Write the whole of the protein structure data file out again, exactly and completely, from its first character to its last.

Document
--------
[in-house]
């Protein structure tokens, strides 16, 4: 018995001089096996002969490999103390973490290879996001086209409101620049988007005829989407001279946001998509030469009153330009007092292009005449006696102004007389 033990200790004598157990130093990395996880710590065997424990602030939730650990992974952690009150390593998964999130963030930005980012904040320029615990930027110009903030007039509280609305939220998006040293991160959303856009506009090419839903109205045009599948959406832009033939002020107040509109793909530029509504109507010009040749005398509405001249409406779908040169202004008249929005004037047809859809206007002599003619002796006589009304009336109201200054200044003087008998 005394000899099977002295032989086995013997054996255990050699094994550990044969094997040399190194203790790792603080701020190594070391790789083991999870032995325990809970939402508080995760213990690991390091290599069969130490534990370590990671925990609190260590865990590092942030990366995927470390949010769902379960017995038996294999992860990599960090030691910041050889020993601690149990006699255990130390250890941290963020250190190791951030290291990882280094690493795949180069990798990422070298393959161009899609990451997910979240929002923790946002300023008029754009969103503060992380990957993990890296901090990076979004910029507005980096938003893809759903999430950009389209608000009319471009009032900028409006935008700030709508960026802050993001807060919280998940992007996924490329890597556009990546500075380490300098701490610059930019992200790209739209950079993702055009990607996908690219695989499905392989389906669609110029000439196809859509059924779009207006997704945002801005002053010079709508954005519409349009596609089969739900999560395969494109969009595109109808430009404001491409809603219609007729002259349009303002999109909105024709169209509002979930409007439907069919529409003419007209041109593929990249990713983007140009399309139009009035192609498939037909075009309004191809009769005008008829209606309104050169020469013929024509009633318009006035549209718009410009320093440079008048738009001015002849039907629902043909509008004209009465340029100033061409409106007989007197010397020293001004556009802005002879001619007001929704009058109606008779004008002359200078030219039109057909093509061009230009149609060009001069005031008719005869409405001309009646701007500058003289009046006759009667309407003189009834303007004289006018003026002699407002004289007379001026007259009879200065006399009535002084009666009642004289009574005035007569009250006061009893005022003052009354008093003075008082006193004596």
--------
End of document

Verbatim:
[in-house]
């Protein structure tokens, strides 16, 4: 018995001089096996002969490999103390973490290879996001086209409101620049988007005829989407001279946001998509030469009153330009007092292009005449006696102004007389 033990200790004598157990130093990395996880710590065997424990602030939730650990992974952690009150390593998964999130963030930005980012904040320029615990930027110009903030007039509280609305939220998006040293991160959303856009506009090419839903109205045009599948959406832009033939002020107040509109793909530029509504109507010009040749005398509405001249409406779908040169202004008249929005004037047809859809206007002599003619002796006589009304009336109201200054200044003087008998 005394000899099977002295032989086995013997054996255990050699094994550990044969094997040399190194203790790792603080701020190594070391790789083991999870032995325990809970939402508080995760213990690991390091290599069969130490534990370590990671925990609190260590865990590092942030990366995927470390949010769902379960017995038996294999992860990599960090030691910041050889020993601690149990006699255990130390250890941290963020250190190791951030290291990882280094690493795949180069990798990422070298393959161009899609990451997910979240929002923790946002300023008029754009969103503060992380990957993990890296901090990076979004910029507005980096938003893809759903999430950009389209608000009319471009009032900028409006935008700030709508960026802050993001807060919280998940992007996924490329890597556009990546500075380490300098701490610059930019992200790209739209950079993702055009990607996908690219695989499905392989389906669609110029000439196809859509059924779009207006997704945002801005002053010079709508954005519409349009596609089969739900999560395969494109969009595109109808430009404001491409809603219609007729002259349009303002999109909105024709169209509002979930409007439907069919529409003419007209041109593929990249990713983007140009399309139009009035192609498939037909075009309004191809009769005008008829209606309104050169020469013929024509009633318009006035549209718009410009320093440079008048738009001015002849039907629902043909509008004209009465340029100033061409409106007989007197010397020293001004556009802005002879001619007001929704009058109606008779004008002359200078030219039109057909093509061009230009149609060009001069005031008719005869409405001309009646701007500058003289009046006759009667309407003189009834303007004289006018003026002699407002004289007379001026007259009879200065006399009535002084009666009642004289009574005035007569009250006061009893005022003052009354008093003075008082006193004596």